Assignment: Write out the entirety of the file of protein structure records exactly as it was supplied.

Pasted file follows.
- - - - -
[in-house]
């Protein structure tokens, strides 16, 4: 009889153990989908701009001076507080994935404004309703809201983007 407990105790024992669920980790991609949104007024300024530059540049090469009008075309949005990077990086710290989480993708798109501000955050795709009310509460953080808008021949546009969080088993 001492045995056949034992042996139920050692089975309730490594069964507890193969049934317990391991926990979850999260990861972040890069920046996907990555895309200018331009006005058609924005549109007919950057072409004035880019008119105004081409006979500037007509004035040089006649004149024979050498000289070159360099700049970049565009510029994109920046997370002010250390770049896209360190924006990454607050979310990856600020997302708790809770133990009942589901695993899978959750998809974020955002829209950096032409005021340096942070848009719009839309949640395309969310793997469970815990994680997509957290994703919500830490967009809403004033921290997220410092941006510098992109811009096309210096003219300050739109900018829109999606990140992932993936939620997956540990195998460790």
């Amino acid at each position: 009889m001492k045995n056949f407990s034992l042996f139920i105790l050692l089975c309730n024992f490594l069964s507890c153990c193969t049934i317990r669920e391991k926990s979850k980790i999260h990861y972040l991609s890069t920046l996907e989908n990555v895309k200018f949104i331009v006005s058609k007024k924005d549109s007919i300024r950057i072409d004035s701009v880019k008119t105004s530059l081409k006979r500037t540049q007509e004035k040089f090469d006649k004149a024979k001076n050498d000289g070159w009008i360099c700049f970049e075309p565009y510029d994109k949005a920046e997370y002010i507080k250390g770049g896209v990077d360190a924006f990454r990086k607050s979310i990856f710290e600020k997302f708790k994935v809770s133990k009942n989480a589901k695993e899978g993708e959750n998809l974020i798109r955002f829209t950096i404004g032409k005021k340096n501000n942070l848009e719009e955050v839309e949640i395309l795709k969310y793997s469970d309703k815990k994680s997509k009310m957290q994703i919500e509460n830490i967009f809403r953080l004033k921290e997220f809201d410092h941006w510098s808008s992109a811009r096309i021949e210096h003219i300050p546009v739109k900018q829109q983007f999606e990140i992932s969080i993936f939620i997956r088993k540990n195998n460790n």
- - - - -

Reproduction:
[in-house]
């Protein structure tokens, strides 16, 4: 009889153990989908701009001076507080994935404004309703809201983007 407990105790024992669920980790991609949104007024300024530059540049090469009008075309949005990077990086710290989480993708798109501000955050795709009310509460953080808008021949546009969080088993 001492045995056949034992042996139920050692089975309730490594069964507890193969049934317990391991926990979850999260990861972040890069920046996907990555895309200018331009006005058609924005549109007919950057072409004035880019008119105004081409006979500037007509004035040089006649004149024979050498000289070159360099700049970049565009510029994109920046997370002010250390770049896209360190924006990454607050979310990856600020997302708790809770133990009942589901695993899978959750998809974020955002829209950096032409005021340096942070848009719009839309949640395309969310793997469970815990994680997509957290994703919500830490967009809403004033921290997220410092941006510098992109811009096309210096003219300050739109900018829109999606990140992932993936939620997956540990195998460790």
């Amino acid at each position: 009889m001492k045995n056949f407990s034992l042996f139920i105790l050692l089975c309730n024992f490594l069964s507890c153990c193969t049934i317990r669920e391991k926990s979850k980790i999260h990861y972040l991609s890069t920046l996907e989908n990555v895309k200018f949104i331009v006005s058609k007024k924005d549109s007919i300024r950057i072409d004035s701009v880019k008119t105004s530059l081409k006979r500037t540049q007509e004035k040089f090469d006649k004149a024979k001076n050498d000289g070159w009008i360099c700049f970049e075309p565009y510029d994109k949005a920046e997370y002010i507080k250390g770049g896209v990077d360190a924006f990454r990086k607050s979310i990856f710290e600020k997302f708790k994935v809770s133990k009942n989480a589901k695993e899978g993708e959750n998809l974020i798109r955002f829209t950096i404004g032409k005021k340096n501000n942070l848009e719009e955050v839309e949640i395309l795709k969310y793997s469970d309703k815990k994680s997509k009310m957290q994703i919500e509460n830490i967009f809403r953080l004033k921290e997220f809201d410092h941006w510098s808008s992109a811009r096309i021949e210096h003219i300050p546009v739109k900018q829109q983007f999606e990140i992932s969080i993936f939620i997956r088993k540990n195998n460790n």